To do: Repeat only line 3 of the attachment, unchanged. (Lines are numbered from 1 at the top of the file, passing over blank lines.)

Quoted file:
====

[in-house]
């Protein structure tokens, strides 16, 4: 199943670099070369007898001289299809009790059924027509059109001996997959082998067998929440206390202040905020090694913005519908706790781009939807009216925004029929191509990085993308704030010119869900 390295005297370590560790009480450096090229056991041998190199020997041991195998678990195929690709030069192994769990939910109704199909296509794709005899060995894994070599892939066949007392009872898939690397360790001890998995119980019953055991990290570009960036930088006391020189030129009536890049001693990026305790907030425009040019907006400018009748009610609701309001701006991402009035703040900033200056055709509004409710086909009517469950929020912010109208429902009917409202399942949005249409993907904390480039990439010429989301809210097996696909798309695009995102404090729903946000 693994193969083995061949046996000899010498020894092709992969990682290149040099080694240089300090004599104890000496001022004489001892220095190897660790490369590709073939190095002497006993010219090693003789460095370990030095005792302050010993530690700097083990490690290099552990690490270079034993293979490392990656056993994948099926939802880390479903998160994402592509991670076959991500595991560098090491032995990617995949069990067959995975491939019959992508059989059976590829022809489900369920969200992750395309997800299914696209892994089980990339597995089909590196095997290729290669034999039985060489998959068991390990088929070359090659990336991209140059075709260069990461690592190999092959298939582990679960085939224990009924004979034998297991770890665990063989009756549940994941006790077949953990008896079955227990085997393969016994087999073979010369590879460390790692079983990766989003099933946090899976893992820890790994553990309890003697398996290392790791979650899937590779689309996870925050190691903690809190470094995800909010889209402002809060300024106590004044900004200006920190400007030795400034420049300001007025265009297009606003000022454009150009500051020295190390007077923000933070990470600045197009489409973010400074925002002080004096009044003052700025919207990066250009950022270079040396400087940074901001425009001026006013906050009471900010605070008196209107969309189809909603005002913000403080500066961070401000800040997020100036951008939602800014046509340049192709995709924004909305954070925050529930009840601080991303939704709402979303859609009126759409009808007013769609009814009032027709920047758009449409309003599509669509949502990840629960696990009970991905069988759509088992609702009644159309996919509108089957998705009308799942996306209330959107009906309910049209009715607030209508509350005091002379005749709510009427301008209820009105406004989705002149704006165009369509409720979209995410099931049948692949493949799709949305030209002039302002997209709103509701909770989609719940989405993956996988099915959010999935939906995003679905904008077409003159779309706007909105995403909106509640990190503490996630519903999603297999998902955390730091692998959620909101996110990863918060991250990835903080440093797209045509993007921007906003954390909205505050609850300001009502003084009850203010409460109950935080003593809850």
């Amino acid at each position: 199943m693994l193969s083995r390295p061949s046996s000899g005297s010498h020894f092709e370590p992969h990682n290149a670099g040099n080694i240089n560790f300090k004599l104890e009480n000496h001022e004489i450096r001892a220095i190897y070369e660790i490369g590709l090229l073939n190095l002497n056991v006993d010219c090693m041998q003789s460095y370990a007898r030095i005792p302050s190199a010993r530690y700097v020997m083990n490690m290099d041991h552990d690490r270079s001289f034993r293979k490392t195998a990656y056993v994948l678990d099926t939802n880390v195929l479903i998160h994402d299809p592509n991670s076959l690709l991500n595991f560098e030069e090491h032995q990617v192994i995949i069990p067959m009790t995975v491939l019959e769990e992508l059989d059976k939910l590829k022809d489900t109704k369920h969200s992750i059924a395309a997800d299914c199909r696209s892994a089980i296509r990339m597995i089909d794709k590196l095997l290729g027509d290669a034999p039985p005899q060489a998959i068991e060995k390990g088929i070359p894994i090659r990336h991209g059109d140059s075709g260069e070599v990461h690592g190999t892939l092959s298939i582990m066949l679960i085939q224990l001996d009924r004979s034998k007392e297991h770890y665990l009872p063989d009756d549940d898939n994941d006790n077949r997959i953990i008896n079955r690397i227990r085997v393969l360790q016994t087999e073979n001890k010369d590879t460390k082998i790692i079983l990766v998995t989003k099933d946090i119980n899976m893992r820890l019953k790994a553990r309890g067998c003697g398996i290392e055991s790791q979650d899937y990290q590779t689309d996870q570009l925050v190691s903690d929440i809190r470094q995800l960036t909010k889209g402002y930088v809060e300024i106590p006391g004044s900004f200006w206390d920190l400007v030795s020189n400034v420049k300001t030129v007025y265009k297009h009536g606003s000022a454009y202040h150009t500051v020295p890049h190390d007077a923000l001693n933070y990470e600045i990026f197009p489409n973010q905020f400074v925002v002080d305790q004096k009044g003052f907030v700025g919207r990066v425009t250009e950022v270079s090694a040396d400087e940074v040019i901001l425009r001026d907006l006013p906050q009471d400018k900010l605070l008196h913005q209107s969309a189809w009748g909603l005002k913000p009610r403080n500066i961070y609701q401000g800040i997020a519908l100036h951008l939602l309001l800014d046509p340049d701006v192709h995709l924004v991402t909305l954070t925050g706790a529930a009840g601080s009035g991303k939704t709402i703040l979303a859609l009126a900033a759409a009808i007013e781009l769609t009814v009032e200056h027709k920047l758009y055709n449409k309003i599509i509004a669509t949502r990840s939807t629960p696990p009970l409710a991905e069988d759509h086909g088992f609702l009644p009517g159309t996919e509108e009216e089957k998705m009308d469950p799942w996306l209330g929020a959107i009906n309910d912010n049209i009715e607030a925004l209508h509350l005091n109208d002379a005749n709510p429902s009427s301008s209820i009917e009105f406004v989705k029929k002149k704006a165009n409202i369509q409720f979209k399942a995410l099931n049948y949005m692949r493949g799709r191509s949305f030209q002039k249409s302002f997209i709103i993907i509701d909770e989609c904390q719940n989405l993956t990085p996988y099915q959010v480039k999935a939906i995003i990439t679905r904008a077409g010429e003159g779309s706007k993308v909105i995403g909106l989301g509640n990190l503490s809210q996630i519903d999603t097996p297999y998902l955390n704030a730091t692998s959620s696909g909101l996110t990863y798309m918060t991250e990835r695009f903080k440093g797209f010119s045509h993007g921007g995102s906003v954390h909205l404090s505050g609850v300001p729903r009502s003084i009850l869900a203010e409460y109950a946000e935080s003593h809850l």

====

């Amino acid at each position: 199943m693994l193969s083995r390295p061949s046996s000899g005297s010498h020894f092709e370590p992969h990682n290149a670099g040099n080694i240089n560790f300090k004599l104890e009480n000496h001022e004489i450096r001892a220095i190897y070369e660790i490369g590709l090229l073939n190095l002497n056991v006993d010219c090693m041998q003789s460095y370990a007898r030095i005792p302050s190199a010993r530690y700097v020997m083990n490690m290099d041991h552990d690490r270079s001289f034993r293979k490392t195998a990656y056993v994948l678990d099926t939802n880390v195929l479903i998160h994402d299809p592509n991670s076959l690709l991500n595991f560098e030069e090491h032995q990617v192994i995949i069990p067959m009790t995975v491939l019959e769990e992508l059989d059976k939910l590829k022809d489900t109704k369920h969200s992750i059924a395309a997800d299914c199909r696209s892994a089980i296509r990339m597995i089909d794709k590196l095997l290729g027509d290669a034999p039985p005899q060489a998959i068991e060995k390990g088929i070359p894994i090659r990336h991209g059109d140059s075709g260069e070599v990461h690592g190999t892939l092959s298939i582990m066949l679960i085939q224990l001996d009924r004979s034998k007392e297991h770890y665990l009872p063989d009756d549940d898939n994941d006790n077949r997959i953990i008896n079955r690397i227990r085997v393969l360790q016994t087999e073979n001890k010369d590879t460390k082998i790692i079983l990766v998995t989003k099933d946090i119980n899976m893992r820890l019953k790994a553990r309890g067998c003697g398996i290392e055991s790791q979650d899937y990290q590779t689309d996870q570009l925050v190691s903690d929440i809190r470094q995800l960036t909010k889209g402002y930088v809060e300024i106590p006391g004044s900004f200006w206390d920190l400007v030795s020189n400034v420049k300001t030129v007025y265009k297009h009536g606003s000022a454009y202040h150009t500051v020295p890049h190390d007077a923000l001693n933070y990470e600045i990026f197009p489409n973010q905020f400074v925002v002080d305790q004096k009044g003052f907030v700025g919207r990066v425009t250009e950022v270079s090694a040396d400087e940074v040019i901001l425009r001026d907006l006013p906050q009471d400018k900010l605070l008196h913005q209107s969309a189809w009748g909603l005002k913000p009610r403080n500066i961070y609701q401000g800040i997020a519908l100036h951008l939602l309001l800014d046509p340049d701006v192709h995709l924004v991402t909305l954070t925050g706790a529930a009840g601080s009035g991303k939704t709402i703040l979303a859609l009126a900033a759409a009808i007013e781009l769609t009814v009032e200056h027709k920047l758009y055709n449409k309003i599509i509004a669509t949502r990840s939807t629960p696990p009970l409710a991905e069988d759509h086909g088992f609702l009644p009517g159309t996919e509108e009216e089957k998705m009308d469950p799942w996306l209330g929020a959107i009906n309910d912010n049209i009715e607030a925004l209508h509350l005091n109208d002379a005749n709510p429902s009427s301008s209820i009917e009105f406004v989705k029929k002149k704006a165009n409202i369509q409720f979209k399942a995410l099931n049948y949005m692949r493949g799709r191509s949305f030209q002039k249409s302002f997209i709103i993907i509701d909770e989609c904390q719940n989405l993956t990085p996988y099915q959010v480039k999935a939906i995003i990439t679905r904008a077409g010429e003159g779309s706007k993308v909105i995403g909106l989301g509640n990190l503490s809210q996630i519903d999603t097996p297999y998902l955390n704030a730091t692998s959620s696909g909101l996110t990863y798309m918060t991250e990835r695009f903080k440093g797209f010119s045509h993007g921007g995102s906003v954390h909205l404090s505050g609850v300001p729903r009502s003084i009850l869900a203010e409460y109950a946000e935080s003593h809850l």